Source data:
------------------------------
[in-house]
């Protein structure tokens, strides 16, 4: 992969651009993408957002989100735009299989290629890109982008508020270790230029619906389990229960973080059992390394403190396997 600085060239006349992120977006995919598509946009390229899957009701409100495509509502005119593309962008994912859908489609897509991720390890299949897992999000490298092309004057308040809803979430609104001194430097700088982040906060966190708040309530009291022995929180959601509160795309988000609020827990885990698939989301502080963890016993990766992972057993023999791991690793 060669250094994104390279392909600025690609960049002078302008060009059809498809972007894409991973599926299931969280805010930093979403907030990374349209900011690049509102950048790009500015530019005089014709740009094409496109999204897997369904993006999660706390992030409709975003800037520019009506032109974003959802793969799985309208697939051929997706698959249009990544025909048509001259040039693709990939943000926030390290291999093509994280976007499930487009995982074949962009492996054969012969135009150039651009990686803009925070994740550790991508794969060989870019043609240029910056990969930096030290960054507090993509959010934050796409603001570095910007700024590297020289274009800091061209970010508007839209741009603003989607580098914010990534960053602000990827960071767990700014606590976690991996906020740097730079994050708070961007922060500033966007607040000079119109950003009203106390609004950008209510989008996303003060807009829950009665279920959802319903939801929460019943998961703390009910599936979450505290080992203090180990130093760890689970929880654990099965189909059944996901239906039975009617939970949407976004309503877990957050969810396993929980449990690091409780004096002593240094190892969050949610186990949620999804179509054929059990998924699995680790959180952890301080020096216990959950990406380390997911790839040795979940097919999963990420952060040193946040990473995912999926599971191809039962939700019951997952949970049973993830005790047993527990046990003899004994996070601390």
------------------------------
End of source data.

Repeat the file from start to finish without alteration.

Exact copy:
[in-house]
């Protein structure tokens, strides 16, 4: 992969651009993408957002989100735009299989290629890109982008508020270790230029619906389990229960973080059992390394403190396997 600085060239006349992120977006995919598509946009390229899957009701409100495509509502005119593309962008994912859908489609897509991720390890299949897992999000490298092309004057308040809803979430609104001194430097700088982040906060966190708040309530009291022995929180959601509160795309988000609020827990885990698939989301502080963890016993990766992972057993023999791991690793 060669250094994104390279392909600025690609960049002078302008060009059809498809972007894409991973599926299931969280805010930093979403907030990374349209900011690049509102950048790009500015530019005089014709740009094409496109999204897997369904993006999660706390992030409709975003800037520019009506032109974003959802793969799985309208697939051929997706698959249009990544025909048509001259040039693709990939943000926030390290291999093509994280976007499930487009995982074949962009492996054969012969135009150039651009990686803009925070994740550790991508794969060989870019043609240029910056990969930096030290960054507090993509959010934050796409603001570095910007700024590297020289274009800091061209970010508007839209741009603003989607580098914010990534960053602000990827960071767990700014606590976690991996906020740097730079994050708070961007922060500033966007607040000079119109950003009203106390609004950008209510989008996303003060807009829950009665279920959802319903939801929460019943998961703390009910599936979450505290080992203090180990130093760890689970929880654990099965189909059944996901239906039975009617939970949407976004309503877990957050969810396993929980449990690091409780004096002593240094190892969050949610186990949620999804179509054929059990998924699995680790959180952890301080020096216990959950990406380390997911790839040795979940097919999963990420952060040193946040990473995912999926599971191809039962939700019951997952949970049973993830005790047993527990046990003899004994996070601390």